Please Don’t Disturb Archaeological Sites

APRIL 19, 2017—Now that spring weather has arrived, TVA’s Natural Resources employees are seeing an uptick in activity by artifact hunters and others who disturb significant and protected archaeological sites on TVA-managed lands. Recent incidents include the invasion of a cave in which looters damaged a protective gate across the entrance and disturbed items found inside.

“When people dig or remove artifacts from TVA lands, they’re destroying archaeological sites,” explained TVA archaeologist Erin Pritchard. “When you dig a hole, you’re destroying part of that site. You’re destroying the context associated with that artifact, because to study human behavior you need to understand the relationship of that artifact with those that are found around it. In addition, people don’t realize they could be impacting a gravesite.”

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Archaeological sites on TVA-managed lands are protected under federal law. To help combat illegal activity, Natural Resources staff created the Thousand Eyes Program, a volunteer program to teach citizens to monitor sites—to be “extra eyes” to help protect these valuable sites.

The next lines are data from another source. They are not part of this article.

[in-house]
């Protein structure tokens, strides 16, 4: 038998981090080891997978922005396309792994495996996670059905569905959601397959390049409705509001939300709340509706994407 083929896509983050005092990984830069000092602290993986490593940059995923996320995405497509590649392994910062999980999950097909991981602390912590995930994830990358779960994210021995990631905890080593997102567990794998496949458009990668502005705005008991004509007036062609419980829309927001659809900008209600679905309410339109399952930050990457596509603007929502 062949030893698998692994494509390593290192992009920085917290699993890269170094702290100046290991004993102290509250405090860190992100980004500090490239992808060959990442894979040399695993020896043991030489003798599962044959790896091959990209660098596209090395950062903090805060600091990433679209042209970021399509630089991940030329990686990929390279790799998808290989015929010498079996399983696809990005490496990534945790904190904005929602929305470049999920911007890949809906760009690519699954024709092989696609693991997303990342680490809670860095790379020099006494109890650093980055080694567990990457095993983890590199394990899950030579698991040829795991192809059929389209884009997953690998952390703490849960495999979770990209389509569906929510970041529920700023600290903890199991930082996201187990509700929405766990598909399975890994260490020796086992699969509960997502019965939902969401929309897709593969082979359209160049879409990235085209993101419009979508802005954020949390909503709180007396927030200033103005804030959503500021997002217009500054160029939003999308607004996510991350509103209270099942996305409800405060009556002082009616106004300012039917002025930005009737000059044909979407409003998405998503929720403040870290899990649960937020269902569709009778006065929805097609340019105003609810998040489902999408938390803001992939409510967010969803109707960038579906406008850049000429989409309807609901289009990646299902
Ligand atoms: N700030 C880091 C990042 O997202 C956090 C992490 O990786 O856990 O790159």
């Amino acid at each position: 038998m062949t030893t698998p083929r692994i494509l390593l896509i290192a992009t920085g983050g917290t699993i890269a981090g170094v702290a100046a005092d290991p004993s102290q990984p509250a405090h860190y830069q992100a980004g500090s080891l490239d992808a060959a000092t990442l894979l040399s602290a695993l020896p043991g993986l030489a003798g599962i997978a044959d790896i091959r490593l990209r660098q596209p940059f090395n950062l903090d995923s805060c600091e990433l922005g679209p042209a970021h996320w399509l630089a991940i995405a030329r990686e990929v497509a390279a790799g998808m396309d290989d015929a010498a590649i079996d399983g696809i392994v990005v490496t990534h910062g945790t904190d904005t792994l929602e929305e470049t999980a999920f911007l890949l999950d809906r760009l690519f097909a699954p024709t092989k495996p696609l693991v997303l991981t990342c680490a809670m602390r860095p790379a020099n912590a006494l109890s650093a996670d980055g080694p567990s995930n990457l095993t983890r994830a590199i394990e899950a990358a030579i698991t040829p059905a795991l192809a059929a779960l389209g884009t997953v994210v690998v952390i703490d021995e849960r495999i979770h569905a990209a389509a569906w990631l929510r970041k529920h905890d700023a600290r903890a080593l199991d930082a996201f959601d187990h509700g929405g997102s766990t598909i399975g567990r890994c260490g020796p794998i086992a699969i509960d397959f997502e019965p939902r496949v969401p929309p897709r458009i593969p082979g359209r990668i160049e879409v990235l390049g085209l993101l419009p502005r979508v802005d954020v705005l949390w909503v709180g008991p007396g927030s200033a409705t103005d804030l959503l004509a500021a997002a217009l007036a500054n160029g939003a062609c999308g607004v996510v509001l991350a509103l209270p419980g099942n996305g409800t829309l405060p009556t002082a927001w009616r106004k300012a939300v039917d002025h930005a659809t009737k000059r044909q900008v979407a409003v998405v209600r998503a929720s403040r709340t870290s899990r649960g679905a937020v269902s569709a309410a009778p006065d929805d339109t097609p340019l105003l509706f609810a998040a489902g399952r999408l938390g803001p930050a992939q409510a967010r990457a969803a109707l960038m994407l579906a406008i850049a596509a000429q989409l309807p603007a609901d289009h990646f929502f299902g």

However, employees and volunteers cannot be everywhere at once, and one of the biggest ongoing challenges faced by TVA is trying to prevent people from taking these items. In addition, going into caves and other unfamiliar areas can be dangerous, both to looters and to those who must investigate.

“TVA works with federally recognized Indian tribes to protect archaeological sites found on public land,” said Pritchard.

“They feel very strongly about the removal of their ancestors’ remains and TVA takes the protection of these resources very seriously. These resources belong to all of us and we want them to be around for future generations to appreciate and study. Once they’re gone, they’re gone forever.”

If you notice evidence of suspicious activity on TVA land, please contact TVA Police at (855) 476-2489.

TVA Archaeology

Protecting archaeological resources was part of TVA's plan from the inception, with research beginning and publication in the 1930s. Today, TVA employs a staff of archaeologists and historians to help identify and preserve its cultural resources. Find out more about their work, and what you can do to support it.